In Intuition Pumps And Other Tools for Thinking, Daniel Dennett, one of the world’s leading philosophers offers a trove of mind-stretching thought experiments, which he calls “imagination-extenders and focus-holders” (intuition pumps). They allow us to “think reliably and even gracefully about really hard questions.”
The first intuition pump is on mistakes.
More specifically, how to make mistakes and the keys to good mistakes.
The history of philosophy is in large measure the history of very smart people making very tempting mistakes, and if you don’t know the history, you are doomed to making the same darn mistakes all over again.
Mistakes are not just opportunities for learning; they are, in an important sense, the only opportunity for learning or making something truly new. Before there can be learning, there must be learners. There are only two non-miraculous ways for learners to come into existence: they must either evolve or be designed and built by learners that evolved. Biological evolution proceeds by a grand, inexorable process of trial and error — and without the errors the trials wouldn’t accomplish anything.
Evolution is the Enabling Process of Knowledge
Evolution is one of the central themes of this book, as all my books, for the simple reason that it is the central, enabling process not only of life but also of knowledge and learning and understanding. If you attempt to make sense of the world of ideas and meanings, free will and morality, art and science and even philosophy itself without a sound and quite detailed knowledge of evolution, you have one hand tied behind your back. … For evolution, which knows nothing, the steps into novelty are blindly taken by mutations, which are random copying “errors” in DNA.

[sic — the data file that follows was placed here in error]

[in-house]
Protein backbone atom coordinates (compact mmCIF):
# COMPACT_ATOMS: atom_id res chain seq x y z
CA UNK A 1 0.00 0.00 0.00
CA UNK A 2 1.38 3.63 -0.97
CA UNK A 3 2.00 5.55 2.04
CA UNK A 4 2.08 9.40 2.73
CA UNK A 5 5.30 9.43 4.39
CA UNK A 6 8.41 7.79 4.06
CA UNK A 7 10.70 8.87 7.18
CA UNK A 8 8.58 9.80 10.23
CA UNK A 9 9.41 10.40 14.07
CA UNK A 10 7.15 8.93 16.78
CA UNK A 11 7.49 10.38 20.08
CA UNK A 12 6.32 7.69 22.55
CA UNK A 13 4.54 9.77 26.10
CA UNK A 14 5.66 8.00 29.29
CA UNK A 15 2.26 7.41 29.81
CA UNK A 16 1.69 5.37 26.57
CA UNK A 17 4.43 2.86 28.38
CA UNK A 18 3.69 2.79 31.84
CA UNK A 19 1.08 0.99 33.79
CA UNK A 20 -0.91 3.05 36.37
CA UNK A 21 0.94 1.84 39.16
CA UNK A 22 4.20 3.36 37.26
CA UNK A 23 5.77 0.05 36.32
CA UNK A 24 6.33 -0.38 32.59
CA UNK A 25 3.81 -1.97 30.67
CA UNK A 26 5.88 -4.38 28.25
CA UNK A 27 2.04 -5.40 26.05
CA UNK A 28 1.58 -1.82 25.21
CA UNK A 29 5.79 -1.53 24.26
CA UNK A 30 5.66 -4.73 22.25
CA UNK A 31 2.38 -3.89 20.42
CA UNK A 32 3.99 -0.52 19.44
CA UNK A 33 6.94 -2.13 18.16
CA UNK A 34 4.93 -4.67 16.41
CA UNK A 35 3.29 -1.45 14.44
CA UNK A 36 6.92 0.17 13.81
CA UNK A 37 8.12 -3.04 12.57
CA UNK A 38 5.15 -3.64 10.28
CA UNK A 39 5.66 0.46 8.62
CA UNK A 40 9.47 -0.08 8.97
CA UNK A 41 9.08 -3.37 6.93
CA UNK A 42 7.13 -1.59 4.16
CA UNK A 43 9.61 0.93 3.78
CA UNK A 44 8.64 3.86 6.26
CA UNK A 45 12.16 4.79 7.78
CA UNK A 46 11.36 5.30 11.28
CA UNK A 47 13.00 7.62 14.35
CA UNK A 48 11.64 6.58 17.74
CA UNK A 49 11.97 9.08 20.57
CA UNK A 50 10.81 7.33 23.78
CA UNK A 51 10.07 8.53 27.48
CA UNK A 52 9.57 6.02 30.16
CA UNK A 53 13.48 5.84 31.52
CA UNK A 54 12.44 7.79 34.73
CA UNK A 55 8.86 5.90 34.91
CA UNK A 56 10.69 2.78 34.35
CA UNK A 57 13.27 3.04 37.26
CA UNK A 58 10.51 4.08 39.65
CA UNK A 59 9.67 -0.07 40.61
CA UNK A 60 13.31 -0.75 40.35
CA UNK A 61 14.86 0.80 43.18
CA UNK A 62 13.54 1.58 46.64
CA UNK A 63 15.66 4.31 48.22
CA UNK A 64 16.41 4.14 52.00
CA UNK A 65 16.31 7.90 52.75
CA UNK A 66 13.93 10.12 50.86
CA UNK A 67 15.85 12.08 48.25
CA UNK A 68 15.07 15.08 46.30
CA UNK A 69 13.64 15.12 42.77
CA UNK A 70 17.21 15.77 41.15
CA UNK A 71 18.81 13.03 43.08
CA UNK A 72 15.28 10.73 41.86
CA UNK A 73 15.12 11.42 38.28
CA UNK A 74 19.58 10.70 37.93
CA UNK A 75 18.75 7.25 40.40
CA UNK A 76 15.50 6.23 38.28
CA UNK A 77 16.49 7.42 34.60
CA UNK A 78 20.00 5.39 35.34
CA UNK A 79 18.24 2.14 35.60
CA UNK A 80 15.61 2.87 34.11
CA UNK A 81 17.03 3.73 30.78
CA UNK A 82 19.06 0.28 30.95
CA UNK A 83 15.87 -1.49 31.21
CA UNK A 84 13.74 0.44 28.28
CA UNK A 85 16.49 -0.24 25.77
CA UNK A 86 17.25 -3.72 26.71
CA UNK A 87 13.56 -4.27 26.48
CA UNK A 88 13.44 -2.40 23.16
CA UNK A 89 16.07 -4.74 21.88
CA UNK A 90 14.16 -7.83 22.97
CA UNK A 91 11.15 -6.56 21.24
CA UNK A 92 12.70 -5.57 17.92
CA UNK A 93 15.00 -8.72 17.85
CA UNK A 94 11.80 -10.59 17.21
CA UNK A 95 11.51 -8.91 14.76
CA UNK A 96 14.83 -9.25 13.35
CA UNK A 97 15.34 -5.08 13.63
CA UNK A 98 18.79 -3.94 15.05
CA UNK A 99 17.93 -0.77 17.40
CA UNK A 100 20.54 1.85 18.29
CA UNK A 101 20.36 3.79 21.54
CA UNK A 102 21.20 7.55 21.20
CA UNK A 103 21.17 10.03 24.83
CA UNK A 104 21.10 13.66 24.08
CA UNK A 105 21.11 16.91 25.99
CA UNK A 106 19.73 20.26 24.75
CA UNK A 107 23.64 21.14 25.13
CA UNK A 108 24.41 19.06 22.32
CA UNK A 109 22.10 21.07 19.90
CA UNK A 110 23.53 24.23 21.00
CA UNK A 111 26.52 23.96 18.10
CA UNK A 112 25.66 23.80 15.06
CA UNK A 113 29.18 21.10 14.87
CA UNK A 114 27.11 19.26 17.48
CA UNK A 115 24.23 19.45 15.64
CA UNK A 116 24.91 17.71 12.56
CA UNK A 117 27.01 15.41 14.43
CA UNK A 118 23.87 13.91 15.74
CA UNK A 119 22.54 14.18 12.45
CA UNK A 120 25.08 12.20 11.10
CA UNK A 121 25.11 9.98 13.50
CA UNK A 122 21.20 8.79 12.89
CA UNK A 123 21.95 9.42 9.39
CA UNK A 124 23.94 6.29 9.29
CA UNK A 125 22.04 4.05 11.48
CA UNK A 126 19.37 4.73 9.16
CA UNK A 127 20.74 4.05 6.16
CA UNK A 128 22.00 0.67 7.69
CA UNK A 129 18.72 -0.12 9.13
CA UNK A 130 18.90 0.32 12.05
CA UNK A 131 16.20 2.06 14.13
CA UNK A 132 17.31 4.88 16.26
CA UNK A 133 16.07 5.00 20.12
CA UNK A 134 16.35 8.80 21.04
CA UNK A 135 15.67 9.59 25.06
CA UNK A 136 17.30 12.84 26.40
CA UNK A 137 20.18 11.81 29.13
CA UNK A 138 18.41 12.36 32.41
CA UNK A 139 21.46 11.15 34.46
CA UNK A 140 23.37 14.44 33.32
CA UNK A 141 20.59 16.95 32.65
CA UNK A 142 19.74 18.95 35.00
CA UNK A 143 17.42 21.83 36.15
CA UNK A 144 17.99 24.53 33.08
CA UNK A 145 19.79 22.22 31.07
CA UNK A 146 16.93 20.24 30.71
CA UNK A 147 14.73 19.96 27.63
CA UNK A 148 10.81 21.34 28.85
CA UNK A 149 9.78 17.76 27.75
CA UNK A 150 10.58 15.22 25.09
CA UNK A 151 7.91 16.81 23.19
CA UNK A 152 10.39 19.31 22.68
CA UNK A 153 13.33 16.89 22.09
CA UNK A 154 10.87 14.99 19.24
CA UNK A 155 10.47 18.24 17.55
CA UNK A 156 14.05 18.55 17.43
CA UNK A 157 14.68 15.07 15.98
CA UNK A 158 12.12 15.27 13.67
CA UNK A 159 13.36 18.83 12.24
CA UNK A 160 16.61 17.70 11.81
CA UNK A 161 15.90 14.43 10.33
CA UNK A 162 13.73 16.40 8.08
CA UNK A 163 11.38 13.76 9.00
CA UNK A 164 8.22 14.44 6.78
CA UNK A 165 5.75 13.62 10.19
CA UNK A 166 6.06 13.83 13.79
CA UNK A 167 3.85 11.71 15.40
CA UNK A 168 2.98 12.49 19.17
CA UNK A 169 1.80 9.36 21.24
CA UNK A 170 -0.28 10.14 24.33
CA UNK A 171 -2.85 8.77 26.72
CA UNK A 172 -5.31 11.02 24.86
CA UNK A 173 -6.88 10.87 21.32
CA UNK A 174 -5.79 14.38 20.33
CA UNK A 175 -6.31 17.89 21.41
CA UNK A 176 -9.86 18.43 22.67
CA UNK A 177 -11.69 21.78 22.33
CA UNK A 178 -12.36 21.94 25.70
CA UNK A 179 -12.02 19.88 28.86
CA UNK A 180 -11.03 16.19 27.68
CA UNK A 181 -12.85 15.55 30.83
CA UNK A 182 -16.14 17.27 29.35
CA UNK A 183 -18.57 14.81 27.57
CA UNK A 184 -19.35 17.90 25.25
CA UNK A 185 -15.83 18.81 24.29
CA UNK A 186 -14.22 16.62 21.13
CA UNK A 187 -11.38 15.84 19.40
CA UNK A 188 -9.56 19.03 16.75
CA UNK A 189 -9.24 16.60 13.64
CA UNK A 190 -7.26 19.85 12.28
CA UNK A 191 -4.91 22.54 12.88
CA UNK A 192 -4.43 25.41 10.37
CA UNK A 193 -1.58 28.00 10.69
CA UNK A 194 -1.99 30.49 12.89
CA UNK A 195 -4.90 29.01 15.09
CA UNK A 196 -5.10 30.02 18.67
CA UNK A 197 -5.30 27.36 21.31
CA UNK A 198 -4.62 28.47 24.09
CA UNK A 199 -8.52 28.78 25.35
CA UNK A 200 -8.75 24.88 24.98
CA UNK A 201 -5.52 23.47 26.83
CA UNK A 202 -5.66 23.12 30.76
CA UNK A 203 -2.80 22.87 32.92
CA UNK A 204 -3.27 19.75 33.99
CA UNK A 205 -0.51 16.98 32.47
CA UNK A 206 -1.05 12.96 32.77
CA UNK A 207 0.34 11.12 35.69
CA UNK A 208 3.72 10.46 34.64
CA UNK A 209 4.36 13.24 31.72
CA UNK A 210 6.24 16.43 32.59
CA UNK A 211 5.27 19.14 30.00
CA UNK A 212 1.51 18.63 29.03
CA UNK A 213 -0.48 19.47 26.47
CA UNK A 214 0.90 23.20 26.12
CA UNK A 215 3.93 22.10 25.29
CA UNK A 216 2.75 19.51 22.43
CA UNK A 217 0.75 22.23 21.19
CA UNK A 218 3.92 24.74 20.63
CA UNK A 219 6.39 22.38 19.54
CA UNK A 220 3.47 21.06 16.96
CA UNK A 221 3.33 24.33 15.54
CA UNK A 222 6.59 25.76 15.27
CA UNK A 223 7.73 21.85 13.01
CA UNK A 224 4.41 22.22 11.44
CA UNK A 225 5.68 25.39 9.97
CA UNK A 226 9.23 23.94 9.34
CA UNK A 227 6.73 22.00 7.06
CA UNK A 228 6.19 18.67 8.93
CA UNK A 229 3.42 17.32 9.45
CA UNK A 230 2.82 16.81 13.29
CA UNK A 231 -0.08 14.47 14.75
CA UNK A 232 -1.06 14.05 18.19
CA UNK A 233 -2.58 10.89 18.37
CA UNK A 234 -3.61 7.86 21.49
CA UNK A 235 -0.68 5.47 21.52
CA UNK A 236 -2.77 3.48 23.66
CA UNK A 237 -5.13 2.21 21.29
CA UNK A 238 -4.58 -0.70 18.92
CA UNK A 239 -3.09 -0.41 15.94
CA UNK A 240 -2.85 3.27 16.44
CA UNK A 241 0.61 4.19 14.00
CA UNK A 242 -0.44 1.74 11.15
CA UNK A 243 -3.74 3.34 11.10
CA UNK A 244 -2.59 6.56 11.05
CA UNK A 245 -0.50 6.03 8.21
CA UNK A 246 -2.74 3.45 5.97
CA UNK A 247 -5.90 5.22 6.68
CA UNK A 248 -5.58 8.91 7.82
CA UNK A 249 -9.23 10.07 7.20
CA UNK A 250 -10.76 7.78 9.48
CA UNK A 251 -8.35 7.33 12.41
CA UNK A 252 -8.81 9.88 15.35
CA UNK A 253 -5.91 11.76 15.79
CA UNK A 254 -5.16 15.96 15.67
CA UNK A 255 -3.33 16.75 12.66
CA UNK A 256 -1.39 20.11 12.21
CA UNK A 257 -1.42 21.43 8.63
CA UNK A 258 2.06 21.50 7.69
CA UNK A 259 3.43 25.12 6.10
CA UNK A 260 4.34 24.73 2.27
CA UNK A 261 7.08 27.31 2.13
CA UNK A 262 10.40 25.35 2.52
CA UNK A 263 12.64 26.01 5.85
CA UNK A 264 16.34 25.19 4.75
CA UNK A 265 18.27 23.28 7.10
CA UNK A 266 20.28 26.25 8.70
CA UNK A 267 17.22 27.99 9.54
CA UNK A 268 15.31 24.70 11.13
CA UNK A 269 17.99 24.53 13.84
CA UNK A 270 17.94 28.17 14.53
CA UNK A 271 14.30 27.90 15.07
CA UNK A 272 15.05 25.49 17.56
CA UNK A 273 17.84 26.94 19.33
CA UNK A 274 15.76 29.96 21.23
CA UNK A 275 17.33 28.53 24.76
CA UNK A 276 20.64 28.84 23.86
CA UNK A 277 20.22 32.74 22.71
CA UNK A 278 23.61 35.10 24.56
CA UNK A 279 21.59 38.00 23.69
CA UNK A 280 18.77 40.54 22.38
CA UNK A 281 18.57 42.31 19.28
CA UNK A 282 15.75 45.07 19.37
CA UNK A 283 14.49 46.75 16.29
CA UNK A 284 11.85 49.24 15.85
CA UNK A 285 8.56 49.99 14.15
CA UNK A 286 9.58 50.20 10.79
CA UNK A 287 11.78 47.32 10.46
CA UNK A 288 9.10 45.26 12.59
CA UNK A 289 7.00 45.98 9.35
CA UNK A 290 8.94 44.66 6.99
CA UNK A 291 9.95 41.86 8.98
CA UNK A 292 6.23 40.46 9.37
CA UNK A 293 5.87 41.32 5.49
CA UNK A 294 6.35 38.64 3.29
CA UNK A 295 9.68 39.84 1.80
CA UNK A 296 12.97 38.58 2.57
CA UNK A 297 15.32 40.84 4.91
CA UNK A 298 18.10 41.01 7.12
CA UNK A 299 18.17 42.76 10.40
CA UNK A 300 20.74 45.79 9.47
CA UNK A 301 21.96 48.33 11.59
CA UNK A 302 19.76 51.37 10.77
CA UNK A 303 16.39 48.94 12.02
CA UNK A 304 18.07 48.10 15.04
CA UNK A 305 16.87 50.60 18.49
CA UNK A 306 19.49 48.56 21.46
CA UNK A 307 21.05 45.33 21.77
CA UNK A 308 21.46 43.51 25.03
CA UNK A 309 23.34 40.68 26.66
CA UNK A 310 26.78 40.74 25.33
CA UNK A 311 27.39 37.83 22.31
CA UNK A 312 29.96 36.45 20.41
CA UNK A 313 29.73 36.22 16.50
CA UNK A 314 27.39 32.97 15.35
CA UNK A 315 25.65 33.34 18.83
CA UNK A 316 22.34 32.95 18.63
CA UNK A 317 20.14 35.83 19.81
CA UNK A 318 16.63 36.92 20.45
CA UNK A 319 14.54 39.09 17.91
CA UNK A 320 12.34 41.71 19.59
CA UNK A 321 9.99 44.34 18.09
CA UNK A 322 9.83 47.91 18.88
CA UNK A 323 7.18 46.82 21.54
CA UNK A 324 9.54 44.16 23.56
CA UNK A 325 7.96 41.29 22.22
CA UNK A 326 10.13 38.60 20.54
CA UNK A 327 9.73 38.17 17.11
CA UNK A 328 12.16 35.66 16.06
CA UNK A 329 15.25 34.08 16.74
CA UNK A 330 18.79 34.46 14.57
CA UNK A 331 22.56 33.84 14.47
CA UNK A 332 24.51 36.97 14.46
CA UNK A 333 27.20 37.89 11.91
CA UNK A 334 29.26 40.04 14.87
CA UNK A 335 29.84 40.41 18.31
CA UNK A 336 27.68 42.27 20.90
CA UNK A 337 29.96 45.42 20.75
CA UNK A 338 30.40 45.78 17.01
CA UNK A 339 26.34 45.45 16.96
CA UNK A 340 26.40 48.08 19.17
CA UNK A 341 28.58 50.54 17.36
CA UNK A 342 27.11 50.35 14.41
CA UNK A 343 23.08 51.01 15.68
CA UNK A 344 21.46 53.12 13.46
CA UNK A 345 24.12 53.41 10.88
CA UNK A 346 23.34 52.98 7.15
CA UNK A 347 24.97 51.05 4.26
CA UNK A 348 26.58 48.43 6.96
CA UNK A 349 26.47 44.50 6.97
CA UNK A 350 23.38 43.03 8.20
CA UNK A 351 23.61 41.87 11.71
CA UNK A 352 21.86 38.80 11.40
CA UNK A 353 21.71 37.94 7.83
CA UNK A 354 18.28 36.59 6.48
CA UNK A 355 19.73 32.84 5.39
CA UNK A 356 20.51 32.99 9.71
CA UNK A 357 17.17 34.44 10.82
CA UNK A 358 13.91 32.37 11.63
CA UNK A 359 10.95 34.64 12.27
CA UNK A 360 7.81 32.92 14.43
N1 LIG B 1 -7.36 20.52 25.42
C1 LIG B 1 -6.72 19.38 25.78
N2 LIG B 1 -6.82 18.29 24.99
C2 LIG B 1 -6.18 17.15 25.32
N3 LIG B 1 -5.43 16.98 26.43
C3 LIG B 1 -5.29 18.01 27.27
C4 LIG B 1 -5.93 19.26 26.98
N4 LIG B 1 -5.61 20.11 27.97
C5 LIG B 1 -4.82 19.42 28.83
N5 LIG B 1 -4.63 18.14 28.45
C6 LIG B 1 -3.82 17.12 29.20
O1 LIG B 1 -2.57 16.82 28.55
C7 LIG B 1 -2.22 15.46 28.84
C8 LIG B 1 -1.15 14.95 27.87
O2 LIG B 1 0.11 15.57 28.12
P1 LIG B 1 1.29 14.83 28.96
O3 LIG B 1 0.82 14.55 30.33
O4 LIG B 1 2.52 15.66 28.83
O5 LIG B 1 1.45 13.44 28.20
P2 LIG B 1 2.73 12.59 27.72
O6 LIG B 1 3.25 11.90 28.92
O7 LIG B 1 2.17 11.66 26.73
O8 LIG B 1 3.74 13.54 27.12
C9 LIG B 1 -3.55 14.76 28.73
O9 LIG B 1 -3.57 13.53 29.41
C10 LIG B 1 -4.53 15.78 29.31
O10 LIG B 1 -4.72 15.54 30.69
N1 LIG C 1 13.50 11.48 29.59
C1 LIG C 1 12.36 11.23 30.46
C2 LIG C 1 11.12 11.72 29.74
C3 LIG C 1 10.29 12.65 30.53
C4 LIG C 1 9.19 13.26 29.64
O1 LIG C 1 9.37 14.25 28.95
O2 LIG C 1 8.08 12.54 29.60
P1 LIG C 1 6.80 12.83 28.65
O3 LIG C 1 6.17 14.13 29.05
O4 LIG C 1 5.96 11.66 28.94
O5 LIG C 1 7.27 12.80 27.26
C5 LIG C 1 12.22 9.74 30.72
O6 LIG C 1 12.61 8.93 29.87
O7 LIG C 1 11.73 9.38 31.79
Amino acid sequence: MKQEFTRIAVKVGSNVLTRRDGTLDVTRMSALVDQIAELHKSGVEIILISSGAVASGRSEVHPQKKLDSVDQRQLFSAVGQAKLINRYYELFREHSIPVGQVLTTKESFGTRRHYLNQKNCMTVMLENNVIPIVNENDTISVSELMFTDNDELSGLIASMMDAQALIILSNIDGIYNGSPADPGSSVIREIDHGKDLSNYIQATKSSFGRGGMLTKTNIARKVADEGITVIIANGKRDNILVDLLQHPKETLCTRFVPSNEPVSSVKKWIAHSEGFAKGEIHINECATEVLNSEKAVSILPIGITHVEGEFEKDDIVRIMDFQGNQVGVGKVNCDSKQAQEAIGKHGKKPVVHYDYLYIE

The Key to Good Mistakes
The chief trick to making good mistakes is not to hide them — especially not from yourself. Instead of turning away in denial when you make a mistake, you should become a connoisseur of your own mistakes, turning them over in your mind as if they were works of art, which in a way they are. The fundamental reaction to any mistake ought to be this: “Well, I won’t do that again!” Natural selection doesn’t actually think the thought; it just wipes out the goofers before they can reproduce; natural selection won’t do that again, at least not as often. Animals that can learn—learn not to make that noise, touch that wire, eat that food—have something with a similar selective force in their brains. (B. F. Skinner and the behaviorists understood the need for this and called it “reinforcement” learning; that response is not reinforced and suffers “extinction.”) We human beings carry matters to a much more swift and efficient level. We can actually think the thought, reflecting on what we have just done: “Well, I won’t do that again!” And when we reflect, we confront directly the problem that must be solved by any mistake-maker: what, exactly, is that? What was it about what I just did that got me into all this trouble? The trick is to take advantage of the particular details of the mess you’ve made, so that your next attempt will be informed by it and not just another blind stab in the dark.